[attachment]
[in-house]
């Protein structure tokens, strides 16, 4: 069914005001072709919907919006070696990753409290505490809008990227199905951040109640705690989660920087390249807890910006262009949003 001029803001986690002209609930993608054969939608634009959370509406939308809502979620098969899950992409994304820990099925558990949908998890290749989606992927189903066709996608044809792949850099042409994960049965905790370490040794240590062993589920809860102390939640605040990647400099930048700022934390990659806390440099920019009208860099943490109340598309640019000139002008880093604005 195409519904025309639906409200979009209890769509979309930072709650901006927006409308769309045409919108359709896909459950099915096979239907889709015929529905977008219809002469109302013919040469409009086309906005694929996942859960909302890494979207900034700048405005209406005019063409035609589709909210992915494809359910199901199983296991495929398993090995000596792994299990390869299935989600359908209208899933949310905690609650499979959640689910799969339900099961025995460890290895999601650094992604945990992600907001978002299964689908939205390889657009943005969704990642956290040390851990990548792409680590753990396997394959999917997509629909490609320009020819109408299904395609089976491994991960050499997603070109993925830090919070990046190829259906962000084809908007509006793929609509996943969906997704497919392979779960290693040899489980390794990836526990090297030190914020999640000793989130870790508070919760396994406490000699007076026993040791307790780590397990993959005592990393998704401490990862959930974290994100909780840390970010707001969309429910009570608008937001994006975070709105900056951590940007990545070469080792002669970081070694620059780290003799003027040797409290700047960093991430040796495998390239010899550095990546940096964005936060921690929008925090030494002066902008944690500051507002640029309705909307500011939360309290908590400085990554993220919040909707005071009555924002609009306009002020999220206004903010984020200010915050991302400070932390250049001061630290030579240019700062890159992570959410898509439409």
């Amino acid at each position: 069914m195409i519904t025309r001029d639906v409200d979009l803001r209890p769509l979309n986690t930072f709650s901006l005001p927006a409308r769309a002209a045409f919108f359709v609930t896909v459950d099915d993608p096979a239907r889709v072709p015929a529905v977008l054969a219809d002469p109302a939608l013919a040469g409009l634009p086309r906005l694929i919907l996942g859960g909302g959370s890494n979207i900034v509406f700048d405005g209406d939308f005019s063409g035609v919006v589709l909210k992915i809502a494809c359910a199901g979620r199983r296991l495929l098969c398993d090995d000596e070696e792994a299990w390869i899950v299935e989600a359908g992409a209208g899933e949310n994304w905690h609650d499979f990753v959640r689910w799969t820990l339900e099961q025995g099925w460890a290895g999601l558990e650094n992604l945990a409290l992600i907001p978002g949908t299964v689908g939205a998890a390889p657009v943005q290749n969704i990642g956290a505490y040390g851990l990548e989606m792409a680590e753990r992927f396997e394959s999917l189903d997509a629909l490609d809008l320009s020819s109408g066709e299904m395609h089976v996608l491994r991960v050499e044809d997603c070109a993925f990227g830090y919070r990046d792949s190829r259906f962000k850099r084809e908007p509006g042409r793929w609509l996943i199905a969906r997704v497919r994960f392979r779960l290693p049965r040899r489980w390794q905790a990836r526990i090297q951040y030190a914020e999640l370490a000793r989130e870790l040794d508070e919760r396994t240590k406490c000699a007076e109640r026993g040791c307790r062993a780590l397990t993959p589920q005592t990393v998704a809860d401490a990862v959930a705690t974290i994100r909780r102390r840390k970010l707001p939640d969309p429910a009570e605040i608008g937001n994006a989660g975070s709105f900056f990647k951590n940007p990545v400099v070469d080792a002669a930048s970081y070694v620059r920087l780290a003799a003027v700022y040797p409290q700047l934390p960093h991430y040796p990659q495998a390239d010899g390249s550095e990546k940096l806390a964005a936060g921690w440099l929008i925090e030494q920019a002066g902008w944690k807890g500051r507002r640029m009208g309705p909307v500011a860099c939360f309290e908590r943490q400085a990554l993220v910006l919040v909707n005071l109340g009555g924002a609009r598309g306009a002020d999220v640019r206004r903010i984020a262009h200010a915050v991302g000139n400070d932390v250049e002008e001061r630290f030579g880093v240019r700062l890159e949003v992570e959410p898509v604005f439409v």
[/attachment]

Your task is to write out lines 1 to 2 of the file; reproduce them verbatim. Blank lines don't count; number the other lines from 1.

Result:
[in-house]
């Protein structure tokens, strides 16, 4: 069914005001072709919907919006070696990753409290505490809008990227199905951040109640705690989660920087390249807890910006262009949003 001029803001986690002209609930993608054969939608634009959370509406939308809502979620098969899950992409994304820990099925558990949908998890290749989606992927189903066709996608044809792949850099042409994960049965905790370490040794240590062993589920809860102390939640605040990647400099930048700022934390990659806390440099920019009208860099943490109340598309640019000139002008880093604005 195409519904025309639906409200979009209890769509979309930072709650901006927006409308769309045409919108359709896909459950099915096979239907889709015929529905977008219809002469109302013919040469409009086309906005694929996942859960909302890494979207900034700048405005209406005019063409035609589709909210992915494809359910199901199983296991495929398993090995000596792994299990390869299935989600359908209208899933949310905690609650499979959640689910799969339900099961025995460890290895999601650094992604945990992600907001978002299964689908939205390889657009943005969704990642956290040390851990990548792409680590753990396997394959999917997509629909490609320009020819109408299904395609089976491994991960050499997603070109993925830090919070990046190829259906962000084809908007509006793929609509996943969906997704497919392979779960290693040899489980390794990836526990090297030190914020999640000793989130870790508070919760396994406490000699007076026993040791307790780590397990993959005592990393998704401490990862959930974290994100909780840390970010707001969309429910009570608008937001994006975070709105900056951590940007990545070469080792002669970081070694620059780290003799003027040797409290700047960093991430040796495998390239010899550095990546940096964005936060921690929008925090030494002066902008944690500051507002640029309705909307500011939360309290908590400085990554993220919040909707005071009555924002609009306009002020999220206004903010984020200010915050991302400070932390250049001061630290030579240019700062890159992570959410898509439409």